There’s no limit on how big a black hole can get — keep funneling in stars and gas, and it keeps getting bigger. In fact, the largest black holes yet discovered are close to 20 billion times the mass of the Sun.
But there is a lower limit on the size of a black hole — about three times the Sun’s mass. And a black hole of about that size lurks in the constellation Scorpius.
It’s part of a binary system that consists of the black hole plus a puffy companion star. The black hole steals gas from the companion. The gas forms a rapidly spinning disk around the black hole. And some of the gas is funneled into “jets” that squirt away at close to the speed of light.
As the gas spirals closer to the black hole, it gets so hot that it emits X-rays. The X-rays push away the infalling gas, which shuts down the jet and causes the X-rays to drop. But the inner part of the disk quickly heats up again, then plunges toward the black hole, restarting the jet. The whole process takes less than a minute, and produces “pulses” of energy like a beating heart. The length of the beats reveals the mass of the black hole — about three times the mass of the Sun.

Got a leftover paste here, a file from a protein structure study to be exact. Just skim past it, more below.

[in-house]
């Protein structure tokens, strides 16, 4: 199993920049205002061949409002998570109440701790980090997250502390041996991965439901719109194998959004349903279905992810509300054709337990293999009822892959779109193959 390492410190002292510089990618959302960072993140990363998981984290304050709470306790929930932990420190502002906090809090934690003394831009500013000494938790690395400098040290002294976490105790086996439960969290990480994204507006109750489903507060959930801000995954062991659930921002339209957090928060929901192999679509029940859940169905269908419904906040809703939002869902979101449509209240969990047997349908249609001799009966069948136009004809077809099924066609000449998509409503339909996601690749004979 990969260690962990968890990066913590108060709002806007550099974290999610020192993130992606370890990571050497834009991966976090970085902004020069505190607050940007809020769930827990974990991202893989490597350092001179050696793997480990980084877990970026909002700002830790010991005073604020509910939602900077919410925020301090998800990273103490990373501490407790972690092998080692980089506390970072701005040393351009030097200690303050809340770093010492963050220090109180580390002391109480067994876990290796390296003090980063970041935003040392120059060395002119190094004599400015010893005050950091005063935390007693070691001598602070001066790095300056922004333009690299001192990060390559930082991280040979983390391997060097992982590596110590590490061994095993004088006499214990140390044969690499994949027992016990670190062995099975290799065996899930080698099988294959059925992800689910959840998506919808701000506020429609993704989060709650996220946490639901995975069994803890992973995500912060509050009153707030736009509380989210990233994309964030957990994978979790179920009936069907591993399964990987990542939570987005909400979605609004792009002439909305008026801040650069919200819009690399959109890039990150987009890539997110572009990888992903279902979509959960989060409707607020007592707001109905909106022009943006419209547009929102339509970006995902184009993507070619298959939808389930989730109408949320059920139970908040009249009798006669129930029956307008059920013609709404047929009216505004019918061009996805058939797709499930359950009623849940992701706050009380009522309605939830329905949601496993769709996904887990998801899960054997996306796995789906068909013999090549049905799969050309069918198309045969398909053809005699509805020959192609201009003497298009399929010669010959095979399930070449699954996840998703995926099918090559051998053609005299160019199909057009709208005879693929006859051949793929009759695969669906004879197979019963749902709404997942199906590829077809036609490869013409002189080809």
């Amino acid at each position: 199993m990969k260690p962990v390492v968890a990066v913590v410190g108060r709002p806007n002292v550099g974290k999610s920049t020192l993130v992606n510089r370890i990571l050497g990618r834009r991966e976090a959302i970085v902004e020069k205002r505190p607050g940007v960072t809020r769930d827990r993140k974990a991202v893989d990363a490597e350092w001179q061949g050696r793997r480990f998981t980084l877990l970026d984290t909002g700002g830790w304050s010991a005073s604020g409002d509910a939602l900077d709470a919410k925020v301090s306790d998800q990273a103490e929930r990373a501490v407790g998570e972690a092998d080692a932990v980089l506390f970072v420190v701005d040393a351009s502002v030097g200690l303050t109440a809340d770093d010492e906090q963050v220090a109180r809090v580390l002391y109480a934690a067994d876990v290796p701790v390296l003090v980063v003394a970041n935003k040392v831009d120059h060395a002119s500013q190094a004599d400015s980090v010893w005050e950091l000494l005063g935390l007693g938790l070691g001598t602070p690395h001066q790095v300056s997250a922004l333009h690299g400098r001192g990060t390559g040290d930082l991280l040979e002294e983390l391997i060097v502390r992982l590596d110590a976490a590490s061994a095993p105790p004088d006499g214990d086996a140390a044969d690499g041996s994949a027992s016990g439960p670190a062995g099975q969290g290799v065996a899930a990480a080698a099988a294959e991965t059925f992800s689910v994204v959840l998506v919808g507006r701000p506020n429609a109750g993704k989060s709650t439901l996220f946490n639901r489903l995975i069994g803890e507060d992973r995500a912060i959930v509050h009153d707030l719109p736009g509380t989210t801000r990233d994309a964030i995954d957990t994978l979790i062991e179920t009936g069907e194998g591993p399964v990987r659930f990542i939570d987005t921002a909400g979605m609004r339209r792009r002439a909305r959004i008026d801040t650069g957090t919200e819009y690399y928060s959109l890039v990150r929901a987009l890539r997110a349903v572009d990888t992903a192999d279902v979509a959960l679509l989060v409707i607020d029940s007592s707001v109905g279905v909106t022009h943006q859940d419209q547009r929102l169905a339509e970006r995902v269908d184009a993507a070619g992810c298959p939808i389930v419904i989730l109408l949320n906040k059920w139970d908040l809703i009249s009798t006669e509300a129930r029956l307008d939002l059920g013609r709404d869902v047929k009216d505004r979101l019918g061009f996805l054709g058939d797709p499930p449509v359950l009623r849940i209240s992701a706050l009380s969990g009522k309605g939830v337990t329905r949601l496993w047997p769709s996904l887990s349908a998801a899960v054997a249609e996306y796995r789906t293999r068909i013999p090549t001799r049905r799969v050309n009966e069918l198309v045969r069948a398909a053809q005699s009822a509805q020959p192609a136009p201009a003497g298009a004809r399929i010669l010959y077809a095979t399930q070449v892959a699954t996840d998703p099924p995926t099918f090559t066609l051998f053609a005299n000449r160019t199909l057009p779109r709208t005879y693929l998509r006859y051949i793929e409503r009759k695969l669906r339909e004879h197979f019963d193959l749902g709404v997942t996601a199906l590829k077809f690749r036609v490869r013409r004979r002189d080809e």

Such black holes form when the core of a massive star collapses. Any core that’s less than about three times the mass of the Sun will form not a black hole, but a neutron star. So the black hole in Scorpius is about as small as one can get — the smallest black hole yet discovered.
Script by Damond Benningfield, Copyright 2012
For more skywatching tips, astronomy news, and much more, read StarDate magazine.